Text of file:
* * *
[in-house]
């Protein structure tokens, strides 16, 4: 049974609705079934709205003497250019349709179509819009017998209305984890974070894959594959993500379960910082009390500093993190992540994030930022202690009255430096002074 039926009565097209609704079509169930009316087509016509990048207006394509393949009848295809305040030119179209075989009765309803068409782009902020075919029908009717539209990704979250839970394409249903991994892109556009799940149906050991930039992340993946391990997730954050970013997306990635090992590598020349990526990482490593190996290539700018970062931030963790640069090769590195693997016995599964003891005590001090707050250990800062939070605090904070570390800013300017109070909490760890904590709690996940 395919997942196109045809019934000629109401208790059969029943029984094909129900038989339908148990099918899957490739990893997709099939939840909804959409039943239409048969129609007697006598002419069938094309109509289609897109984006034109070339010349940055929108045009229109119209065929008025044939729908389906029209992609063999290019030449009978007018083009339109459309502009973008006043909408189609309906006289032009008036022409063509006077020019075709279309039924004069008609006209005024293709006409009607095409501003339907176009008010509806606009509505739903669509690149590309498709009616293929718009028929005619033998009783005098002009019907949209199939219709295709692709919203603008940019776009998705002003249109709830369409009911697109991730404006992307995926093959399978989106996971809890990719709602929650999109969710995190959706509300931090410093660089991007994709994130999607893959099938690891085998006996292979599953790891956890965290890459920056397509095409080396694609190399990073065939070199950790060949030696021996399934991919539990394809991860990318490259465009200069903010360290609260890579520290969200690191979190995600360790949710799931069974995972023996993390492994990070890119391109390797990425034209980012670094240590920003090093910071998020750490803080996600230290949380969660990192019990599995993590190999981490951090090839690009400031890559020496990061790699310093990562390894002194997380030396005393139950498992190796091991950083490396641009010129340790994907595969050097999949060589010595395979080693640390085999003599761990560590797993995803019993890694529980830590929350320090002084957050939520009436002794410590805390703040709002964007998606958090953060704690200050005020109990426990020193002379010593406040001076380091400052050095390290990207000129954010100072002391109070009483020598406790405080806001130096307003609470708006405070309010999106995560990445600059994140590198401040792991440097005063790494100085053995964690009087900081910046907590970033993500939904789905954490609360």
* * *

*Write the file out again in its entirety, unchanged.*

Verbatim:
[in-house]
């Protein structure tokens, strides 16, 4: 049974609705079934709205003497250019349709179509819009017998209305984890974070894959594959993500379960910082009390500093993190992540994030930022202690009255430096002074 039926009565097209609704079509169930009316087509016509990048207006394509393949009848295809305040030119179209075989009765309803068409782009902020075919029908009717539209990704979250839970394409249903991994892109556009799940149906050991930039992340993946391990997730954050970013997306990635090992590598020349990526990482490593190996290539700018970062931030963790640069090769590195693997016995599964003891005590001090707050250990800062939070605090904070570390800013300017109070909490760890904590709690996940 395919997942196109045809019934000629109401208790059969029943029984094909129900038989339908148990099918899957490739990893997709099939939840909804959409039943239409048969129609007697006598002419069938094309109509289609897109984006034109070339010349940055929108045009229109119209065929008025044939729908389906029209992609063999290019030449009978007018083009339109459309502009973008006043909408189609309906006289032009008036022409063509006077020019075709279309039924004069008609006209005024293709006409009607095409501003339907176009008010509806606009509505739903669509690149590309498709009616293929718009028929005619033998009783005098002009019907949209199939219709295709692709919203603008940019776009998705002003249109709830369409009911697109991730404006992307995926093959399978989106996971809890990719709602929650999109969710995190959706509300931090410093660089991007994709994130999607893959099938690891085998006996292979599953790891956890965290890459920056397509095409080396694609190399990073065939070199950790060949030696021996399934991919539990394809991860990318490259465009200069903010360290609260890579520290969200690191979190995600360790949710799931069974995972023996993390492994990070890119391109390797990425034209980012670094240590920003090093910071998020750490803080996600230290949380969660990192019990599995993590190999981490951090090839690009400031890559020496990061790699310093990562390894002194997380030396005393139950498992190796091991950083490396641009010129340790994907595969050097999949060589010595395979080693640390085999003599761990560590797993995803019993890694529980830590929350320090002084957050939520009436002794410590805390703040709002964007998606958090953060704690200050005020109990426990020193002379010593406040001076380091400052050095390290990207000129954010100072002391109070009483020598406790405080806001130096307003609470708006405070309010999106995560990445600059994140590198401040792991440097005063790494100085053995964690009087900081910046907590970033993500939904789905954490609360």